One Health capacity building in sub-Saharan Africa

Innocent B. Rwego, BVM, MSc, PhD,1,7,* Olutayo Olajide Babalobi, DVM, MPVM, PhD,2 Protus Musotsi, BSc,3 Serge Nzietchueng, DVM, MSc,1,4 Christian Keambo Tiambo, BSc, PhD,5,6 John David Kabasa, BVM, MSc, PhD,7 Irene Naigaga, BVM, MSc, PhD,8 Gladys Kalema-Zikusoka, BVetMed, MRCVS,9 and Katherine Pelican, DVM, PhD1

Africa of late has been faced with challenges that require a multidisciplinary and multisectoral approach to address them, and academic and non-academic institutions have played a key role in training and conducting research that would promote the One Health approach.
The objective of this review was to document networks and organizations conducting One Health training, research, and outreach in Africa, as one of a series of articles around the world.
Data for this review were collected from organizations through key contacts of the authors and their knowledge of networks they have worked with. Web searches were conducted using One Health, training, and research as key words for work done in Africa.
Africa has major networks involved in One Health training, research, and outreach, with participation of both academic and non-academic institutions. This review highlights an effort in Africa to form networks to conduct multidisciplinary training and research. The main networks include Afrique One, Southern African Centre for Infectious Disease Surveillance (SACIDS), and One Health Central and Eastern Africa (OHCEA).
Both academic and non-academic institutions and organizations have shown an interest to conduct multidisciplinary training and research in Africa for managing challenges that Africa is facing currently, especially the outbreak of infectious diseases.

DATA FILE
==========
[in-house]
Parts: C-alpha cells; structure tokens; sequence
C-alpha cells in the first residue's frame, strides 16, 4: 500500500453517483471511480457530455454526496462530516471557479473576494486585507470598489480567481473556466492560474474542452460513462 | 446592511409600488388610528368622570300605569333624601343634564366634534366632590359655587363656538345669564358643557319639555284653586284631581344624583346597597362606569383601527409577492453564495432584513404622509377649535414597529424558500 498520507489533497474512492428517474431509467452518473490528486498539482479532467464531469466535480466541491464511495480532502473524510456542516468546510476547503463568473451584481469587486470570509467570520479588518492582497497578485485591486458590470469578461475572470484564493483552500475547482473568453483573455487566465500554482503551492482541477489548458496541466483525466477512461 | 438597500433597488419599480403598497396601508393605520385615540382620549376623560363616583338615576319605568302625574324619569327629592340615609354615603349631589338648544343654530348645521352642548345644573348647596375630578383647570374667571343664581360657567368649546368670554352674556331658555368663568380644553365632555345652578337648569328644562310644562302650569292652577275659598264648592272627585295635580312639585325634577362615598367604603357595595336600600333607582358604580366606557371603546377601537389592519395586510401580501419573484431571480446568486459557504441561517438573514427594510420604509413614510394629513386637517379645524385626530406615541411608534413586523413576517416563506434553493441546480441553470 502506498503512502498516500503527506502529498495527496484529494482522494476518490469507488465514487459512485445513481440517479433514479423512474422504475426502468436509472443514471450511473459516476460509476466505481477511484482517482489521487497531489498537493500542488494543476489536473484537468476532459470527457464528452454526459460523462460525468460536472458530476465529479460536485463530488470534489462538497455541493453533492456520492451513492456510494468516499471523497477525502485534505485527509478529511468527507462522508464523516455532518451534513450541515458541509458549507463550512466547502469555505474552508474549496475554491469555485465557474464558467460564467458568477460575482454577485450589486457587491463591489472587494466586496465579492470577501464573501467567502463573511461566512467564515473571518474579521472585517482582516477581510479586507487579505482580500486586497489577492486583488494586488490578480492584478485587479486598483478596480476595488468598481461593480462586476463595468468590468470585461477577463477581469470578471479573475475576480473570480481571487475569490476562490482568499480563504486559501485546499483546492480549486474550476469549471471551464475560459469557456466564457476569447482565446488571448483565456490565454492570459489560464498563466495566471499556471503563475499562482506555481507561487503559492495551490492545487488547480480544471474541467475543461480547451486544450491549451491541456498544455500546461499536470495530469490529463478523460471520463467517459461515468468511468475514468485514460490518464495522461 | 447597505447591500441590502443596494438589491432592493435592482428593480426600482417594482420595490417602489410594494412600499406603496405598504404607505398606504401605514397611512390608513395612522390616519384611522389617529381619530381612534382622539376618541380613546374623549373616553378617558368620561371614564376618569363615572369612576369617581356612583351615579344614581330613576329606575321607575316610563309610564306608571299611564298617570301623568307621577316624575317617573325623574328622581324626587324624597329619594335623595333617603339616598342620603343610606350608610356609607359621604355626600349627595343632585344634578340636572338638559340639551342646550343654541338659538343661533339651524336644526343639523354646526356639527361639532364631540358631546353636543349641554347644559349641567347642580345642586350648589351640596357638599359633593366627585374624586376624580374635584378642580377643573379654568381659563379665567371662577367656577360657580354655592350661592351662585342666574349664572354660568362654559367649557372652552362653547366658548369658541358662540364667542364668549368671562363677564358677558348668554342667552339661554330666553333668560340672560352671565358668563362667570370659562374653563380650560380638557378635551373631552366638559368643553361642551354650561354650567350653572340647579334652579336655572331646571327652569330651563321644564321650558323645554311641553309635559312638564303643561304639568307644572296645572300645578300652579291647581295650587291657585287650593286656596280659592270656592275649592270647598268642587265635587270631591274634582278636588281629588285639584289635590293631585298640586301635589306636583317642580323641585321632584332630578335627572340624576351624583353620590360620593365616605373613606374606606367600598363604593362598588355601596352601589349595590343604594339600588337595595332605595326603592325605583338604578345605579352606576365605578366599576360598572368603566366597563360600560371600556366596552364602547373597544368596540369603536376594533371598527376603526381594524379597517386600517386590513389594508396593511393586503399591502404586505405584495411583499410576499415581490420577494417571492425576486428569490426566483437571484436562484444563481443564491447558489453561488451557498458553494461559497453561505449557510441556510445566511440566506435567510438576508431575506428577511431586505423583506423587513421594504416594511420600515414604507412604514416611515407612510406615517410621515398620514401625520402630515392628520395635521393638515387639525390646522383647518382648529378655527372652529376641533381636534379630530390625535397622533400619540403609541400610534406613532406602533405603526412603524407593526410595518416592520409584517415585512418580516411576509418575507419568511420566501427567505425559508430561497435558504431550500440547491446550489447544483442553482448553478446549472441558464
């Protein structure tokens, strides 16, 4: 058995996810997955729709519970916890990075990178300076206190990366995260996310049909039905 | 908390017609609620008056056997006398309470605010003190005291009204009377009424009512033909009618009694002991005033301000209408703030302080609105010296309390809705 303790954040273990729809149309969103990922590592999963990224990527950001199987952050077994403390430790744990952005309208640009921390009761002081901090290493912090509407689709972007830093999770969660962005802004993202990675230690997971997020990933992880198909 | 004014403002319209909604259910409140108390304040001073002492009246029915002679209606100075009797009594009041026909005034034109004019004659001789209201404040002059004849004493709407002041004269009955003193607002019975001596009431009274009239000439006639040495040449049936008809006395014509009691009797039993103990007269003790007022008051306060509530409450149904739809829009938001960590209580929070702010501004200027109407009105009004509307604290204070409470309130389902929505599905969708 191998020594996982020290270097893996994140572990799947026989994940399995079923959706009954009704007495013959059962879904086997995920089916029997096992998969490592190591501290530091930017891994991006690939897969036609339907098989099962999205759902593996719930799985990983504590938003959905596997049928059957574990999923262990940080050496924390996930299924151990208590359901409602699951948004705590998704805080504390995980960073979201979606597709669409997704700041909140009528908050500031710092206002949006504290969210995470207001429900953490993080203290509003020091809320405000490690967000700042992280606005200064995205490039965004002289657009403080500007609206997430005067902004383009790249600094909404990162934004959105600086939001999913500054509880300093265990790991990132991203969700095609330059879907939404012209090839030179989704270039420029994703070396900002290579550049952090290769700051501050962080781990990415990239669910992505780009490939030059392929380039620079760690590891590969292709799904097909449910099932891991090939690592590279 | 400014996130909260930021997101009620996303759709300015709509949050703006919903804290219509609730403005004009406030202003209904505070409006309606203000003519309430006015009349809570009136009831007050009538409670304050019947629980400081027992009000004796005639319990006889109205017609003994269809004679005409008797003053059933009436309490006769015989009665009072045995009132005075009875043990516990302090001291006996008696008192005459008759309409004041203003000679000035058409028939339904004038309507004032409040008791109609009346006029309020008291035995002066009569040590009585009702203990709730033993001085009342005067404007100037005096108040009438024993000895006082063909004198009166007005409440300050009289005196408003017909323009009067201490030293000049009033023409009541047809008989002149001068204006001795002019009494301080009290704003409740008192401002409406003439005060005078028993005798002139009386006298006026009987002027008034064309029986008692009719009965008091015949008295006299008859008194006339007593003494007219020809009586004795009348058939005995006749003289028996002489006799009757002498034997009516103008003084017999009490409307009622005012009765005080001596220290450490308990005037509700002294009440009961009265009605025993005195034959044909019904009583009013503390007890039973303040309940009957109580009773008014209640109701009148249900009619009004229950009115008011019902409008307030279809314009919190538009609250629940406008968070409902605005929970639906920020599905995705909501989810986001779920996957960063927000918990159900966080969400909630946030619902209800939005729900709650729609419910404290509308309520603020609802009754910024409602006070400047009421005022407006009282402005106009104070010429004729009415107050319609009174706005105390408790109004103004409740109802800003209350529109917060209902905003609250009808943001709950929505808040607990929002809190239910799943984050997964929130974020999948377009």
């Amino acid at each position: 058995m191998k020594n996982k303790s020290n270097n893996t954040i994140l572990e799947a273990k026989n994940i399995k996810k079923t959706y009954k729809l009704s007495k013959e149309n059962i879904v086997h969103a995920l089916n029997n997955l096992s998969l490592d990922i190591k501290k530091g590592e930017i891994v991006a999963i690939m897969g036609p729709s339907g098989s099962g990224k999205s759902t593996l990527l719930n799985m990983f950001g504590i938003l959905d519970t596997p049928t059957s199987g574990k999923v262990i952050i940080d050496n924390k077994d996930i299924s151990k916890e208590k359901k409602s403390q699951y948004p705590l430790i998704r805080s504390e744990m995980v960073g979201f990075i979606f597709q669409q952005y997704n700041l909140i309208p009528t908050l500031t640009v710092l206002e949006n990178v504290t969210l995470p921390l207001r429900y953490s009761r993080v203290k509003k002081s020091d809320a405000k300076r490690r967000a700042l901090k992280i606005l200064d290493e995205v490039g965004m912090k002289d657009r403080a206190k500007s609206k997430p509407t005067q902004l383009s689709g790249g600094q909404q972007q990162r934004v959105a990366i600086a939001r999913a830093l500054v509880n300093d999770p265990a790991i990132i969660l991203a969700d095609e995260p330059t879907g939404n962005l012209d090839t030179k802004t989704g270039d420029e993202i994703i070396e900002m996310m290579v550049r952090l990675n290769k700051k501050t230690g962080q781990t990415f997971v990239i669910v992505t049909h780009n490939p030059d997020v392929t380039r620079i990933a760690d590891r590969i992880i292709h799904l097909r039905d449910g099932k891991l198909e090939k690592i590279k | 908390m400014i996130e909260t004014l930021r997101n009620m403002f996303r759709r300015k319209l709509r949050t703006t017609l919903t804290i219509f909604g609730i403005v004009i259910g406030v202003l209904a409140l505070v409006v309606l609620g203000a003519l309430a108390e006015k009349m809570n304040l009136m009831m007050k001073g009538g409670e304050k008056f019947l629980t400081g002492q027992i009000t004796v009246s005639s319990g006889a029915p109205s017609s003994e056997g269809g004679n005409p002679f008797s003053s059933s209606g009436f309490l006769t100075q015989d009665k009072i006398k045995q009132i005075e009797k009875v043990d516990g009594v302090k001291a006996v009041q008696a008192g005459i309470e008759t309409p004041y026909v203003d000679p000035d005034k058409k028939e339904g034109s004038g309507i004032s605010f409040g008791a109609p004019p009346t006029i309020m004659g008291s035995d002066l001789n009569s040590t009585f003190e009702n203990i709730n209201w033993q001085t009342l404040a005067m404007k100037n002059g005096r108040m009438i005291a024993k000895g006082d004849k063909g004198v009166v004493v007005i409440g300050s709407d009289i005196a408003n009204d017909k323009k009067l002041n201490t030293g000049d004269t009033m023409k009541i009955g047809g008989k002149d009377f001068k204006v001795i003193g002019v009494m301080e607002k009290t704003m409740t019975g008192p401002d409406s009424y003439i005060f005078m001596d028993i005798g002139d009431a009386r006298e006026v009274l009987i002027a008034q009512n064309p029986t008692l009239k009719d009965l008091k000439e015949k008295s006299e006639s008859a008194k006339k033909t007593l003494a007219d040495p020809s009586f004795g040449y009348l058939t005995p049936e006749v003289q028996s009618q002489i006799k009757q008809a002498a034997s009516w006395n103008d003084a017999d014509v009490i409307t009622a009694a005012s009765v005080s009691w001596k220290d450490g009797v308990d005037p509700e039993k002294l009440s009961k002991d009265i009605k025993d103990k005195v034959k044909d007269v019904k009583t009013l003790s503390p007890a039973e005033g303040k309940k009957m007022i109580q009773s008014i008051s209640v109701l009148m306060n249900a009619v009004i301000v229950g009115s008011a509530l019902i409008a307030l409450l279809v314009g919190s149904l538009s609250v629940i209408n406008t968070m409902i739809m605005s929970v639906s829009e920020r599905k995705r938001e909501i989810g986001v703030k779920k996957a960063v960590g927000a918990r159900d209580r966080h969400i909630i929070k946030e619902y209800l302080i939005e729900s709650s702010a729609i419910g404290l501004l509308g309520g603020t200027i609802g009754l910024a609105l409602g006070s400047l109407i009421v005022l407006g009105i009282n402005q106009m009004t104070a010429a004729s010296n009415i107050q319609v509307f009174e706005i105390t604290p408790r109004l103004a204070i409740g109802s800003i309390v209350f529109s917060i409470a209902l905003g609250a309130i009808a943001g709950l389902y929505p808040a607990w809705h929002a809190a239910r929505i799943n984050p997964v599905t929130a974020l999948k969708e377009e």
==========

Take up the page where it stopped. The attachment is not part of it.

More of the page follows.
The full text article available here: https://www.ncbi.nlm.nih.gov/pmc/articles/PMC5131459/ 

One Health Central and Eastern Africa: Historical and Future Perspectives

One Health Central and Eastern Africa (OHCEA) is a network of schools of public health and veterinary higher education institutions that are located in countries of the Eastern and Central Africa region, a region that includes the Congo Basin commonly considered to be one of the ‘hot spots’ for emerging and reemerging infectious diseases. The vision of the OHCEA network is to be a global leader in One Health, promoting sustainable health for prosperous communities, productive animals, and balanced ecosystems.
• Hot spots;
• One Health Central and Eastern Africa (OHCEA);
• United States Agency for International Development (USAID);
• World Health Organization (WHO);
• Food and Agriculture Organization (FAO);
• World Organization for Animal Health (OIE);
• One Health, Emerging Pandemic Threats

See details about the publication: http://www.sciencedirect.com/science/article/pii/B9780128036785005129

Seroprevalence of Coxiella burnetii in sheep, goats and impalas at the Amboseli Park corridor, Kenya Bilha Njeri Nguro, George Karuoya Gitau & Andrew Gitau Thaiyah Department of Clinical Studies, Faculty of Veterinary Medicine, University of Nairobi, Kenya.

Coxiella burnetii is an obligate intracellular bacterium that is the causative agent of Q fever, an important zoonotic. Domestic ruminants, mainly goats and sheep, are the main source of Q fever outbreaks in humans. Very scant information is available on the role and status of Q fever in wildlife in Kenya. This seroepidemiological survey was conducted to investigate the seroprevalence and associated factors of coxiellosis in sheep, goats and impalas at the Amboseli National Park wildlife-livestock corridor in Kenya. 5 ml whole blood was collected through jugular venepuncture from 300 sheep, 200 goats and 20 impalas. Sera were then collected and tested for antibodies against Coxiella burnetii using ELISA CHEKIT Q fever test kit. The seroprevalence at 95% confidence interval in sheep was 6% (2.7%, 9.3%), 21.7% (17%, 26.4%) in goats and 25% (6%, 44%) in impalas. The study also concluded that species and sex were significant risk factors. A semi-structured questionnaire was also administered in all the households to gather general household data and assess pastoralist knowledge on Q fever, none of the respondents had ever heard of the disease. These findings demonstrate that Q fever could be circulating among the wildlife, livestock and humans in the study area and further investigation is required. http://ijirk.com/archive_v2i10_paper_pdf/IJIRK-2.10.03.pdf

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